When our productivity increases, the amount of time we need to perform our work decreases, and this means we can spend more time on activities that can bring us closer to our family and friends as well as improve our mental health.

    Pro #3: More Control Over Your Day

    Without bosses and colleagues watching over us all day, we have a lot more control over what we do. While some work will inevitably be more urgent than others, we still get a lot more choice about what we work on.

    We also get more control over where we work. I remember when working in an office, we were given a fixed workstation. Some of these workstations were pleasant with a lot of natural sunlight, but other areas were less pleasant. It was often the luck of the draw whether we find ourselves in a good place to work or not.

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    By working from home we can choose what work to work on and whether we want to face a window or not. We can get up and move to another place, and we can move from room to room. And if you have a garden, on nice days you could spend a few hours working outside.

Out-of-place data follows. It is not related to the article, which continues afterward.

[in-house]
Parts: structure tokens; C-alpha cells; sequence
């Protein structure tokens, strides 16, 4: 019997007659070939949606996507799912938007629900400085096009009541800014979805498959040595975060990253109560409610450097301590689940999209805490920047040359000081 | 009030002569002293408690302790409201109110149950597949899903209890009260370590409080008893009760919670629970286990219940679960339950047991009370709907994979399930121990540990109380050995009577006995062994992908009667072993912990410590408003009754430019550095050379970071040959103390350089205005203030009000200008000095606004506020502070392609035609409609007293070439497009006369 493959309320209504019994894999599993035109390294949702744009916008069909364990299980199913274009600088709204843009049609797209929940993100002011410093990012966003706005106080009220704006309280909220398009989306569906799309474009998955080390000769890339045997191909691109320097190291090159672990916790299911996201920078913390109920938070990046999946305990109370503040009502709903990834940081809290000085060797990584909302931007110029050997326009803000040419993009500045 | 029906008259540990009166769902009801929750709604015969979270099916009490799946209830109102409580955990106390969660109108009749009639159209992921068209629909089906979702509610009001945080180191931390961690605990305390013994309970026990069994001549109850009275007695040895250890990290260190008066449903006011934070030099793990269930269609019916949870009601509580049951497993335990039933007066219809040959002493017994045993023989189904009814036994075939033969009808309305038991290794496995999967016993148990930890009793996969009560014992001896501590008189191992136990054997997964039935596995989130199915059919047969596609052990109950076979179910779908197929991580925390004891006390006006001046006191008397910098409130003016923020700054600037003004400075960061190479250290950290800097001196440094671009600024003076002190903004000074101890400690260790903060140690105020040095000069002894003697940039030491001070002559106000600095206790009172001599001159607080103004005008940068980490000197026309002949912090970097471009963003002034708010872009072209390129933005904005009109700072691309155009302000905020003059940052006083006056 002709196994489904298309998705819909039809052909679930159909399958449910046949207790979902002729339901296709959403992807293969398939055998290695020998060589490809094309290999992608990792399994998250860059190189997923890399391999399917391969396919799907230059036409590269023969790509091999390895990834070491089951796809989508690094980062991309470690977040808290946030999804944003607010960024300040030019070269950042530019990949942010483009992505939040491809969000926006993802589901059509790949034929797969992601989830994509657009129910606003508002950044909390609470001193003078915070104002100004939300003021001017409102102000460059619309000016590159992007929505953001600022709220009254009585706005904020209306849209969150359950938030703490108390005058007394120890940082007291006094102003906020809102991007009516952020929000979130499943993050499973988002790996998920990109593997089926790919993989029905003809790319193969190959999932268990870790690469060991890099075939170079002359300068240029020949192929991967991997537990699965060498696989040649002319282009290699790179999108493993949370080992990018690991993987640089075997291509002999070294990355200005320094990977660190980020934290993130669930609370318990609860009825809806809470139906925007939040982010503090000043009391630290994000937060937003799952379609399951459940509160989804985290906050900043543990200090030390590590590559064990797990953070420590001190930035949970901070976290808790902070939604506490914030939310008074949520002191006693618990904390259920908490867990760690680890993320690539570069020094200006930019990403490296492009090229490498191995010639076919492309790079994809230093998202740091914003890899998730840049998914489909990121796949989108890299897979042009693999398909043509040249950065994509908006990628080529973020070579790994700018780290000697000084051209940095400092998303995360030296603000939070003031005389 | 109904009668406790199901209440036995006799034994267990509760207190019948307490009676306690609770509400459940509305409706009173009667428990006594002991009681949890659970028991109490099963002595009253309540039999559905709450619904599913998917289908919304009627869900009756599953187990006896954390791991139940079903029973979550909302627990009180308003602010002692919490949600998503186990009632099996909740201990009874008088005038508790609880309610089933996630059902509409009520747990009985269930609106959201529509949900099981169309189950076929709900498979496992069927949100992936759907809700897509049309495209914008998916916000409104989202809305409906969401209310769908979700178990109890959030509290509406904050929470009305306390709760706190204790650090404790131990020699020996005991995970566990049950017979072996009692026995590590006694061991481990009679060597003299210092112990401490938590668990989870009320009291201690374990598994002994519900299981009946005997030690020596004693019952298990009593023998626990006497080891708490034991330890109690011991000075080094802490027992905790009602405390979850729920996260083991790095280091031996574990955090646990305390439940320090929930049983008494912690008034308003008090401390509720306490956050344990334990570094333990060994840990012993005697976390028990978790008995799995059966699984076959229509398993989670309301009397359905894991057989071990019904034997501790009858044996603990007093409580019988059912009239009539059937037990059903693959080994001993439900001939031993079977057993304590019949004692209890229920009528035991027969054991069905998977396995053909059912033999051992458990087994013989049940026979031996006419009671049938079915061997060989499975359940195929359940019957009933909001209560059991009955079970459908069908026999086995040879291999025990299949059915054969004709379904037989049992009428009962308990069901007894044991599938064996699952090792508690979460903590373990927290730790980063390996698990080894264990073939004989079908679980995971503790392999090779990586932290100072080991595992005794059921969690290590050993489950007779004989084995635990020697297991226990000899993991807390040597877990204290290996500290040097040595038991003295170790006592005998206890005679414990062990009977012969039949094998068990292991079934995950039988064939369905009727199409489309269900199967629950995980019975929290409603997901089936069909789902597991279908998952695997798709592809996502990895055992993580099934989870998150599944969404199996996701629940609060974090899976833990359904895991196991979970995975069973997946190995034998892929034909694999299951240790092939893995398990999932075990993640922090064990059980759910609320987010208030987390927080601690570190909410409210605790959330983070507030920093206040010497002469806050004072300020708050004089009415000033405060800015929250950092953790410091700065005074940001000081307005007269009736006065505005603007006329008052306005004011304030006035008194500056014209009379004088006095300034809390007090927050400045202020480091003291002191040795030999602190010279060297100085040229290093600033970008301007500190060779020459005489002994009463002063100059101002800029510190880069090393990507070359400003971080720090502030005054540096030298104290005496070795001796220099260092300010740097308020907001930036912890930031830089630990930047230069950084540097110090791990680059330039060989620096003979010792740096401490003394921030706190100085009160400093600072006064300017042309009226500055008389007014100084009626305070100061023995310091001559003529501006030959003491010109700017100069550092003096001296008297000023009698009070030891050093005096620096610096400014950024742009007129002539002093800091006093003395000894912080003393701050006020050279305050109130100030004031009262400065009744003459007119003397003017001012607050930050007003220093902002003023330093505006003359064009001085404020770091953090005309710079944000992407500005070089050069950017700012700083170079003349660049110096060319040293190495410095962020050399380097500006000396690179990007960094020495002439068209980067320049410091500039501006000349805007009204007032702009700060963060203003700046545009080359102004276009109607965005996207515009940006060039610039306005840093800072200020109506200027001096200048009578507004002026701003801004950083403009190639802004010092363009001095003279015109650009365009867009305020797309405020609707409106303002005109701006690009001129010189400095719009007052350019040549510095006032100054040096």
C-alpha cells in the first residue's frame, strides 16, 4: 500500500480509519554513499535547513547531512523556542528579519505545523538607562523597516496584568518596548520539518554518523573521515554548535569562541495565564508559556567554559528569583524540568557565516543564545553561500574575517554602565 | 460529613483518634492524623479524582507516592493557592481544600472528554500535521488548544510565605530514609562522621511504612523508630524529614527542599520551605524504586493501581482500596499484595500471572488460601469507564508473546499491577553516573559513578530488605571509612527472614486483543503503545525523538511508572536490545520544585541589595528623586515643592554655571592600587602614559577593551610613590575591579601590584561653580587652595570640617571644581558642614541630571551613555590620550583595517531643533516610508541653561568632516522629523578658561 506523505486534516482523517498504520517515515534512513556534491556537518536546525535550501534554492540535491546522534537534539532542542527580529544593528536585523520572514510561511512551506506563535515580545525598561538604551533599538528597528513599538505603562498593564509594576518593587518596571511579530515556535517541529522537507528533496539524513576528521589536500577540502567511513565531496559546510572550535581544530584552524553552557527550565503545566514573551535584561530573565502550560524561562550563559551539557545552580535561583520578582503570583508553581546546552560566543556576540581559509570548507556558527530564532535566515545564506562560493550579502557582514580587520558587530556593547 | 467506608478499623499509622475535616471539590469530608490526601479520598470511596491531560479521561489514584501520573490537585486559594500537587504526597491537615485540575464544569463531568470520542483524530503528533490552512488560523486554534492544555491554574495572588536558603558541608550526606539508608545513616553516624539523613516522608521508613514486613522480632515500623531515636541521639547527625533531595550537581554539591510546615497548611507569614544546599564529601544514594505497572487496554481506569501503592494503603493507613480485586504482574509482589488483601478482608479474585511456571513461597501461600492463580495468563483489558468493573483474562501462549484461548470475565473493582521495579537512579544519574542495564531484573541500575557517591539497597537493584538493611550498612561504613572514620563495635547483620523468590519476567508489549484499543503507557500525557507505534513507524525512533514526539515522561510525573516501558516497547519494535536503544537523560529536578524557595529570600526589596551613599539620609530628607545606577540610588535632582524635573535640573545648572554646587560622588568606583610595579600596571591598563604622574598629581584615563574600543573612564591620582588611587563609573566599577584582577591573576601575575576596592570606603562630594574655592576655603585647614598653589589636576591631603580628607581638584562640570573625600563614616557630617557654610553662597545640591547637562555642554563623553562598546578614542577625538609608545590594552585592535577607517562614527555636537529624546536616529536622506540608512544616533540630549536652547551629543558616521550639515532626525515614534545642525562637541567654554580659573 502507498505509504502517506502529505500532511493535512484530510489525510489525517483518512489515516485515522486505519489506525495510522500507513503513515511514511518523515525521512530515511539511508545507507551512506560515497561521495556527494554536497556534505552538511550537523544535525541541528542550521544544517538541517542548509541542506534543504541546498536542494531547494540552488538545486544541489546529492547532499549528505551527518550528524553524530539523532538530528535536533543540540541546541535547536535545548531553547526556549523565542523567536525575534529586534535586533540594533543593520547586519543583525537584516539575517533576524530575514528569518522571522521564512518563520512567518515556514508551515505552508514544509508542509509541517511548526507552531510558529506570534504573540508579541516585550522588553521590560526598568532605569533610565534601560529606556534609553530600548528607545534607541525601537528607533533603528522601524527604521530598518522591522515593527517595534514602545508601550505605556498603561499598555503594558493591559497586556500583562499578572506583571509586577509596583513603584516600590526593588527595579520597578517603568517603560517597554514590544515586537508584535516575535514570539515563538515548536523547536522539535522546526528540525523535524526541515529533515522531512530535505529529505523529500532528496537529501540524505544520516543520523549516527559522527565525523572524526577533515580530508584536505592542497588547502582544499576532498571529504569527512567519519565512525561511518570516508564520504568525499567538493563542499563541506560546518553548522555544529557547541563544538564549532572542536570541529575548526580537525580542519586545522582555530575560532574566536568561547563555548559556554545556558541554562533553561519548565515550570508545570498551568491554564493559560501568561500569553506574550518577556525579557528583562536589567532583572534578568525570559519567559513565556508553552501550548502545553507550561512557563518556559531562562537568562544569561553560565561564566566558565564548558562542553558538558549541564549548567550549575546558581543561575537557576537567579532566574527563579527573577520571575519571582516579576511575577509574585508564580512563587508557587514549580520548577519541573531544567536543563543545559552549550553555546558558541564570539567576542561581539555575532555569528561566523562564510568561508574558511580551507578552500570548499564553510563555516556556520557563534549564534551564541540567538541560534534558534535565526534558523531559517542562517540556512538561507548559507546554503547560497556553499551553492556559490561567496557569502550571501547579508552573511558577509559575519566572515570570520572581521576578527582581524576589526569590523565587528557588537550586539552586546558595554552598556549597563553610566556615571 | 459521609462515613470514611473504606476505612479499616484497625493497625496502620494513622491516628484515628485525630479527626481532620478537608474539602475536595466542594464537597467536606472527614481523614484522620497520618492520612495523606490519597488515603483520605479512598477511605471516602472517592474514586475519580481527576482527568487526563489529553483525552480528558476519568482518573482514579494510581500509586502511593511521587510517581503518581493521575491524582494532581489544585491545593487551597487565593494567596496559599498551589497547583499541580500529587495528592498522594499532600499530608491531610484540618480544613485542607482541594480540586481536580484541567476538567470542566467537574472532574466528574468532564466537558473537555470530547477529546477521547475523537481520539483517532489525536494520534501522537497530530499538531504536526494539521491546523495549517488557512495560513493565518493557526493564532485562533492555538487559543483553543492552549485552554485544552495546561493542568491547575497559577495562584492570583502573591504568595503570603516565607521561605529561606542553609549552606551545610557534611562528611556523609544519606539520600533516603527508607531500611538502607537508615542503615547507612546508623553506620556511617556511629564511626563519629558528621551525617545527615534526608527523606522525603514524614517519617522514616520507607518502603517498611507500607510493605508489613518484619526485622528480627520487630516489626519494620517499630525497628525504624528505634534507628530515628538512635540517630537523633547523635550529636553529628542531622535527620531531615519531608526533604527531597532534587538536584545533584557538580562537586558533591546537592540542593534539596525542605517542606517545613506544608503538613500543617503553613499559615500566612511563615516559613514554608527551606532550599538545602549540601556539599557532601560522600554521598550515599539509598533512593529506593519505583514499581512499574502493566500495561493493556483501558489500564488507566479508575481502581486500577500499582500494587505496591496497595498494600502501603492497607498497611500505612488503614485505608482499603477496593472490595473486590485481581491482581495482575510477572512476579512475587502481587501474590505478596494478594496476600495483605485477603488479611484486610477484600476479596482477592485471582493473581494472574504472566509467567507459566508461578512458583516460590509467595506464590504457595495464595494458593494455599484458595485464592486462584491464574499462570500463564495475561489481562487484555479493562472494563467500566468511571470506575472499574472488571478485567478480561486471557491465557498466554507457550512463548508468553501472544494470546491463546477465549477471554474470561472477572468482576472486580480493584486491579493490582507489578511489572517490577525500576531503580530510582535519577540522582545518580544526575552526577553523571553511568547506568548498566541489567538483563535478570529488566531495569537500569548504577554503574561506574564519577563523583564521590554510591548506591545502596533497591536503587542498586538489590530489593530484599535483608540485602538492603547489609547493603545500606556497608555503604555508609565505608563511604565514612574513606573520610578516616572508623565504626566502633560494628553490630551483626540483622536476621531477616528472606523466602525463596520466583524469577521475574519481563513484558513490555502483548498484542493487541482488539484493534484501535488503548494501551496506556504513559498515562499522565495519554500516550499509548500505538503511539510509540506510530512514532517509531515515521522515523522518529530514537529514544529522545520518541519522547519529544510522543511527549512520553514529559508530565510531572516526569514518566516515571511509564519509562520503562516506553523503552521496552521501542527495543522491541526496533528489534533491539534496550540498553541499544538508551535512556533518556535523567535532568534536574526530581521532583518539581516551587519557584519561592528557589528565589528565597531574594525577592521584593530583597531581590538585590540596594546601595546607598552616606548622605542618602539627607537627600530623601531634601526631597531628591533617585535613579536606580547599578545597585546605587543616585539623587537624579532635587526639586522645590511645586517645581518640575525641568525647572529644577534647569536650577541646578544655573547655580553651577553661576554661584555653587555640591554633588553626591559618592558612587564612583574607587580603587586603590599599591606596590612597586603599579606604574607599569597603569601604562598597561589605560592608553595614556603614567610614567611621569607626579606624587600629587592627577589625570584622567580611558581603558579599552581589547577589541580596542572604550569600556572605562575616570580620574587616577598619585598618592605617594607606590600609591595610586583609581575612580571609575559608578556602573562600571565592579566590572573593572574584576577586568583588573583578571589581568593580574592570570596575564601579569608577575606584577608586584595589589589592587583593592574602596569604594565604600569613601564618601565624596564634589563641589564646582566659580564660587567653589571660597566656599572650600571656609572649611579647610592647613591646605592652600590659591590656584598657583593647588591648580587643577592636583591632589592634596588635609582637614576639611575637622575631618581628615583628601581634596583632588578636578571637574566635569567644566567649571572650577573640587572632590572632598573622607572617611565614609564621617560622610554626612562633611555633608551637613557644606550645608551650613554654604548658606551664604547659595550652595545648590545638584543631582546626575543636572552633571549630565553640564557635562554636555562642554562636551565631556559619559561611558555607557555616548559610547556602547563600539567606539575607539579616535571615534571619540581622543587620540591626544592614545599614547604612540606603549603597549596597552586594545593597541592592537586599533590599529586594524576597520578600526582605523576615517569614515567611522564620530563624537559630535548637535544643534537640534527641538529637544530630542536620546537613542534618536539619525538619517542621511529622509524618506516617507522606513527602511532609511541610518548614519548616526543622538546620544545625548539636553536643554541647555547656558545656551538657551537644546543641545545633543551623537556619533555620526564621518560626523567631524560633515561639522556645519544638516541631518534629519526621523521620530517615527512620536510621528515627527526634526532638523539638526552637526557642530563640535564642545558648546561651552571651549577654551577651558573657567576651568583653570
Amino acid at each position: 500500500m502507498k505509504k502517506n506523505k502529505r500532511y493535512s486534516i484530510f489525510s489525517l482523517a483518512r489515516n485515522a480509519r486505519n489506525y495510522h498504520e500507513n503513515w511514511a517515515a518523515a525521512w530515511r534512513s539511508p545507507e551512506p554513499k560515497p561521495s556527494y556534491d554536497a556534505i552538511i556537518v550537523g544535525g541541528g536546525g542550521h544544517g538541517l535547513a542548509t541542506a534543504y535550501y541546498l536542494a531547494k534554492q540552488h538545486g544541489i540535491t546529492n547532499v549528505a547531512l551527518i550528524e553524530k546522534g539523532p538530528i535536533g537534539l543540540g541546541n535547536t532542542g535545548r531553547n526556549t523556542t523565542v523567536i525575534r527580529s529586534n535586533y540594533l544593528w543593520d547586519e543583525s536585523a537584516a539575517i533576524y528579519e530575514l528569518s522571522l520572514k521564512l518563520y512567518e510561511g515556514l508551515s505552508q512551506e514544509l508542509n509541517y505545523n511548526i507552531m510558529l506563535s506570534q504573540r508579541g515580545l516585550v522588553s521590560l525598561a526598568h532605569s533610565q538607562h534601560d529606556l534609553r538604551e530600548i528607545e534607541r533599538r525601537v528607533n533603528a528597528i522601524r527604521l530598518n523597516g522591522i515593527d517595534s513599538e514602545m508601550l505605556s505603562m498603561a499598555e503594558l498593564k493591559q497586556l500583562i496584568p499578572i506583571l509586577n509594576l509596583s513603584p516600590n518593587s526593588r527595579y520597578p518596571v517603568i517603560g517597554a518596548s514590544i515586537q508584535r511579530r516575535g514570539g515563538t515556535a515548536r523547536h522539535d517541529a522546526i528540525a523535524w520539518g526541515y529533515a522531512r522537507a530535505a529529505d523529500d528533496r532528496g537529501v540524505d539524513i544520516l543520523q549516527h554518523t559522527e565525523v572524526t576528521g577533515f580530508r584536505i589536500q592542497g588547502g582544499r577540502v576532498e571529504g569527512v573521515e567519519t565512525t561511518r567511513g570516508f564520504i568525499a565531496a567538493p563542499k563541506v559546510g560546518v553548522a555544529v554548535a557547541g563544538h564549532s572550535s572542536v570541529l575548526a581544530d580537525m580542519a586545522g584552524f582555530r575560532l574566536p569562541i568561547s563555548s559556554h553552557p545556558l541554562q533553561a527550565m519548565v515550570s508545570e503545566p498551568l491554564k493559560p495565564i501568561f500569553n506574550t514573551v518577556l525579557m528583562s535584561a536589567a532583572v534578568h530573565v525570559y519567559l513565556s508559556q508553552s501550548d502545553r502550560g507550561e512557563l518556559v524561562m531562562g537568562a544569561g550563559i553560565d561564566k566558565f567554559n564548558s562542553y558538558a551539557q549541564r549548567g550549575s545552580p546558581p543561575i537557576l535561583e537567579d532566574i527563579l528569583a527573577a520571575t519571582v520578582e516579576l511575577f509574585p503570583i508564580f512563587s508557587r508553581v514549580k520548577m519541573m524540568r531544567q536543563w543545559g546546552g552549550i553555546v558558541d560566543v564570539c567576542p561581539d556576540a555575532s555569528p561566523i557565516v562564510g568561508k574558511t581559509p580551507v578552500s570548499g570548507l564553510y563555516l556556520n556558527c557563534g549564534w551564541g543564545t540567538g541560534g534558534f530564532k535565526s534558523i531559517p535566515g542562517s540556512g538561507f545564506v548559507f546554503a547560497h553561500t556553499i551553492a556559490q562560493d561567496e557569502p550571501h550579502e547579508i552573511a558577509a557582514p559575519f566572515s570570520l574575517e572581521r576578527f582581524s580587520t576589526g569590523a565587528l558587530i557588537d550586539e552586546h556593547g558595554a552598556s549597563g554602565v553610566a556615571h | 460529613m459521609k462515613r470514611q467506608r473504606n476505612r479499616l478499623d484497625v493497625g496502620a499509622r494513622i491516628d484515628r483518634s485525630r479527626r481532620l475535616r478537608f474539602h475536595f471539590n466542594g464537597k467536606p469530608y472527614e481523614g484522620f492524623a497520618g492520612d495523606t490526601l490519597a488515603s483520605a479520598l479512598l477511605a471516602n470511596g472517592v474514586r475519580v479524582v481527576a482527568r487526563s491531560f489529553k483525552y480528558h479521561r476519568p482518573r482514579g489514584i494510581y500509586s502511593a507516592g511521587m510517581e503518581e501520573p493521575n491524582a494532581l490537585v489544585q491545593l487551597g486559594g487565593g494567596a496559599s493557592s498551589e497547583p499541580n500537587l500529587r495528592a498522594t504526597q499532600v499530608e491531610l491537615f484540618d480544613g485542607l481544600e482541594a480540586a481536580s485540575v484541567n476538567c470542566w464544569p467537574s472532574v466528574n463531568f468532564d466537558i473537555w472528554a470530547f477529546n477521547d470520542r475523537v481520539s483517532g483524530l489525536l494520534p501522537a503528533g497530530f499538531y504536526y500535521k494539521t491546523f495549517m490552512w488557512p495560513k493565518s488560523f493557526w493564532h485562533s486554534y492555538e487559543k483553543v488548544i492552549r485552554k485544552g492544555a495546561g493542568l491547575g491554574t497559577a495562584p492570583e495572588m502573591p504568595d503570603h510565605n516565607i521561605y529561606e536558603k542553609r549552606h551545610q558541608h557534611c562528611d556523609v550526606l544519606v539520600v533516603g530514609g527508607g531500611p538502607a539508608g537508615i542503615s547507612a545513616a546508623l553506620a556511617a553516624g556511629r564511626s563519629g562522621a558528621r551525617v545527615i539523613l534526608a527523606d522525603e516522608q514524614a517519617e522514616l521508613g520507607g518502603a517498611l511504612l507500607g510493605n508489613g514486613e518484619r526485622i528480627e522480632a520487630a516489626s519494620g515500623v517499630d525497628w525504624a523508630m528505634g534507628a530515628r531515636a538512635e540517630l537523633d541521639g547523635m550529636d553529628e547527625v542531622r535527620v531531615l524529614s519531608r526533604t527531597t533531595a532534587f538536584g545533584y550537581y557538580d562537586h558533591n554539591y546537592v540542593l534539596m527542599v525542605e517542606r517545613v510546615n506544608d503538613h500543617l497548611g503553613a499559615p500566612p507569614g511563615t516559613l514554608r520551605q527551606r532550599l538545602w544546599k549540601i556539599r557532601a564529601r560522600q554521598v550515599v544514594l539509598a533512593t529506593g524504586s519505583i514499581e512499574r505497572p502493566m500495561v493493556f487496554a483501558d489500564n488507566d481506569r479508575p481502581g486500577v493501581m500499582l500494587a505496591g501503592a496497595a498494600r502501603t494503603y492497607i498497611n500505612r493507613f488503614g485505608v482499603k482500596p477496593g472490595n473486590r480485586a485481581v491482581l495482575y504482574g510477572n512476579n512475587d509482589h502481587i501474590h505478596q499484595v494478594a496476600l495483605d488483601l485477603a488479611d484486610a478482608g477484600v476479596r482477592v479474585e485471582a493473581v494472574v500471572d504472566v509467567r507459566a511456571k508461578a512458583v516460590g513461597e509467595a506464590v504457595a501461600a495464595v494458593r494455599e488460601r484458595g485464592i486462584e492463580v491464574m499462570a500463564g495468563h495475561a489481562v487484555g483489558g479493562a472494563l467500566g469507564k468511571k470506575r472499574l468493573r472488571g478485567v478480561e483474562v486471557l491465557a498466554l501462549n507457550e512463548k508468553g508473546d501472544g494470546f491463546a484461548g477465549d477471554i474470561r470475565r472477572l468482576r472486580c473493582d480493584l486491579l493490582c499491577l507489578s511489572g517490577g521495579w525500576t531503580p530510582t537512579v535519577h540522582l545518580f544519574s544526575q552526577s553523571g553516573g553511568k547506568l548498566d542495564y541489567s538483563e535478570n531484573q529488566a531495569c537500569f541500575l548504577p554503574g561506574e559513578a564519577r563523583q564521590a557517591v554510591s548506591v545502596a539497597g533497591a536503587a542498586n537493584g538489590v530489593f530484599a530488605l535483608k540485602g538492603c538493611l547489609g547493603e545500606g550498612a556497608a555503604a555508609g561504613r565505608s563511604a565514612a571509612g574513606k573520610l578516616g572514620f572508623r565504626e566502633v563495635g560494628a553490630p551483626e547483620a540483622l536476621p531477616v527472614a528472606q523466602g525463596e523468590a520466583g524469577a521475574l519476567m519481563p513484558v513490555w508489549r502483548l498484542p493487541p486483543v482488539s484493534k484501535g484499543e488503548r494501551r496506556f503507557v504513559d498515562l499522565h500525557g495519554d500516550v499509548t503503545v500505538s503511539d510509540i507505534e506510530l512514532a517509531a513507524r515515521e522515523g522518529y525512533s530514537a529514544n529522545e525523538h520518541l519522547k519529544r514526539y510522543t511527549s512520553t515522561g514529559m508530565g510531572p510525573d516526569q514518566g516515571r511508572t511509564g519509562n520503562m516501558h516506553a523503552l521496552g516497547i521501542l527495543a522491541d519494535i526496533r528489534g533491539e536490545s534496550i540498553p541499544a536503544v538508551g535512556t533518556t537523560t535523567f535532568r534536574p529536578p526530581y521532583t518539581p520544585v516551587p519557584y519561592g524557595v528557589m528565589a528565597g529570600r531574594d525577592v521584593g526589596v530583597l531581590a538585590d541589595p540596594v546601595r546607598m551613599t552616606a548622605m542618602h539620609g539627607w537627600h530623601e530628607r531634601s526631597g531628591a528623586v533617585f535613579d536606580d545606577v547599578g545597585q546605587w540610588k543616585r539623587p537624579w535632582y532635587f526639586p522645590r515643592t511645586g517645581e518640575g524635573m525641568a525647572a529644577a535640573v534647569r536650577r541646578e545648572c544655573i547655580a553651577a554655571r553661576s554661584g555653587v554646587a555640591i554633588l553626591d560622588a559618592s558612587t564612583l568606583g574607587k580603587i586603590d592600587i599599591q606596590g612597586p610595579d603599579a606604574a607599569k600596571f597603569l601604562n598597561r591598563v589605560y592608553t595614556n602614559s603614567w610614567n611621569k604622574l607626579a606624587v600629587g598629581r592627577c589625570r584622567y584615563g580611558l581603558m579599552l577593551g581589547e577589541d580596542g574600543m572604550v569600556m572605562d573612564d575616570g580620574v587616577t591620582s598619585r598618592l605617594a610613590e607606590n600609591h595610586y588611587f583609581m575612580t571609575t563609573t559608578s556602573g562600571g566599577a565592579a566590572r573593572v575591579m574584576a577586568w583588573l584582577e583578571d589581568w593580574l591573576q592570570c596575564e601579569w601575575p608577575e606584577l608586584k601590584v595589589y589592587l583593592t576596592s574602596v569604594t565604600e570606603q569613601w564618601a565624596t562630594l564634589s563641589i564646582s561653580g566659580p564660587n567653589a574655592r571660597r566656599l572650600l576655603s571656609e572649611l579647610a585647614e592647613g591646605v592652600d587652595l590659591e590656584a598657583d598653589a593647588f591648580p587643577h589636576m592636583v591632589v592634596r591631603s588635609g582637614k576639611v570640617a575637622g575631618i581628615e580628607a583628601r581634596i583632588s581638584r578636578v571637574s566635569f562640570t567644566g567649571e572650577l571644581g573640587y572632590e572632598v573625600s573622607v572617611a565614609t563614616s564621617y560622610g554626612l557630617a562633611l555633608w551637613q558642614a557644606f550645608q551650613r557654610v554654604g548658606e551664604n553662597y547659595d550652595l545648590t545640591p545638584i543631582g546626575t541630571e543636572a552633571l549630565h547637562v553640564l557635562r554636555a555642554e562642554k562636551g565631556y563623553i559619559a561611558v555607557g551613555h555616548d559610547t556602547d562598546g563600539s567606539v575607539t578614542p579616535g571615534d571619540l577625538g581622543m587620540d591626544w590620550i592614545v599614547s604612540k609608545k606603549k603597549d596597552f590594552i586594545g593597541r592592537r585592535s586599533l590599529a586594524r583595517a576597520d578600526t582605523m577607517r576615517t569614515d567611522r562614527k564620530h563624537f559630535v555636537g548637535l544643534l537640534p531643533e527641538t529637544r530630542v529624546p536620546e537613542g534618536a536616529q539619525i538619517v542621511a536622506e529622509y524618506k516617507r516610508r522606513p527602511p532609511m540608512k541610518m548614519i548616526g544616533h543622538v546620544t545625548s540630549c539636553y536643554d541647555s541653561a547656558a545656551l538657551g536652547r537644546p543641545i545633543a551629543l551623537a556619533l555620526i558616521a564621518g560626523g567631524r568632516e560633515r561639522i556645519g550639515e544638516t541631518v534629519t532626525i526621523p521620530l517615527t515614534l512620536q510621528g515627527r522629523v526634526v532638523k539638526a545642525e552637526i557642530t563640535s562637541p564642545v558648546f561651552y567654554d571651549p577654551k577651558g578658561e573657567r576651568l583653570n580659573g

Pro #4: You Get to Choose Your Office Environment

    While many companies will provide you with a laptop or other equipment to do your work, others will give you an allowance to purchase your equipment. But with furniture such as your chair and desk, you have a lot of freedom.

    I have seen a lot of amazing home working spaces with wonderful sets up—better chairs, laptop stands that make working from a laptop much more ergonomic and therefore, better for your neck.